• C. Nakada, K. Ritchie, Y. Oba, M. Nakamura, Y. Hotta, R. Iino, R., R. S. Kasai, K. Yamaguchi, T. Fujiwara, and A. Kusumi. Accumulation of anchored proteins forms membrane diffusion barriers as neurons develop polarization. Nat. Cell Biol. 5, 626-632 (2003). (Featured in “News and Views” of the journal)
  • T. Fujiwara, K. Ritchie, K. Metz-Honda, K. Jacobson, and A. Kusumi. Phospholipids undergo hop diffusion in compartmentalized cell membrane. J. Cell Biol. 157, 1071-1081 (2002). (Adopted as the cover figure and adopted in textbooks Alberts et al. “Molecular Biology of the Cell”, Nelson and Cox “Lehninger’s Principles of Biochemistry”, and Luckey “Membrane Structural Biology”)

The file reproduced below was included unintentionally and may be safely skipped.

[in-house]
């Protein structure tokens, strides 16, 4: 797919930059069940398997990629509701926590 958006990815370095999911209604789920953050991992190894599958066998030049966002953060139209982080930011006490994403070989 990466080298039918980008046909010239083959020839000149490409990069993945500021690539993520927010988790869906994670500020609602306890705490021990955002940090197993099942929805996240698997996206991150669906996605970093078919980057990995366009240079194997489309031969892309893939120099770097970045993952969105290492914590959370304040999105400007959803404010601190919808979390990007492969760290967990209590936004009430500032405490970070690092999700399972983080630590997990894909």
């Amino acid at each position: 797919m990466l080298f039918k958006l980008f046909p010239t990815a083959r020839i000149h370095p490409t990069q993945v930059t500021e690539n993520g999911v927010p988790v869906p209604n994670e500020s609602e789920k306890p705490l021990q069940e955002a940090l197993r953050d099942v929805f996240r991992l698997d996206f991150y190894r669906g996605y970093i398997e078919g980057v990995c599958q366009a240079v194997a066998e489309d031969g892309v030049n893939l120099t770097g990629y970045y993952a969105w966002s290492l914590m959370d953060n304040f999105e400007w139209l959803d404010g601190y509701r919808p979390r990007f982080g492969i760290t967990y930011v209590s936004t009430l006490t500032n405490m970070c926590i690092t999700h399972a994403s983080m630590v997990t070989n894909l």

Review Articles

  • A. Kusumi. T. A. Tsunoyama, K. M. Hirosawa, R. S. Kasai, and T. K. Fujiwara. Tracking single molecules at work in living cells (review). Nat. Chem. Biol. 17, 524-532 (2014). (Introduced in the “Editorial” of the journal)
  • R. S. Kasai and A. Kusumi. Single-molecule imaging revealed dynamic GPCR dimerization. Curr. Opin. Cell Biol. 27, 78-86 (2014).
  • A. Kusumi, T. K. Fujiwara, R. Chadda, M. Xie, T. A. Tsunoyama, Z. Kalay, R. S. Kasai, and K. G. N. Suzuki. Organizing principles of the plasma membrane for signal transduction: Membrane mechanisms by the three-tiered hierarchical meso-scale domain architecture. Ann. Rev. Cell Dev. Biol. 28, 215-250 (2012).
  • A. Kusumi, C. Nakada, K. Ritchie, K. Murase, K. Suzuki, H. Murakoshi, R. S. Kasai, J. Kondo, and T. Fujiwara. Paradigm shift of the plasma membrane concept from the two-dimensional continuum fluid to the partitioned fluid: high-speed single-molecule tracking of membrane molecules. Ann. Rev. Biophys. Biomol. Struct. 34, 351-378 (2005).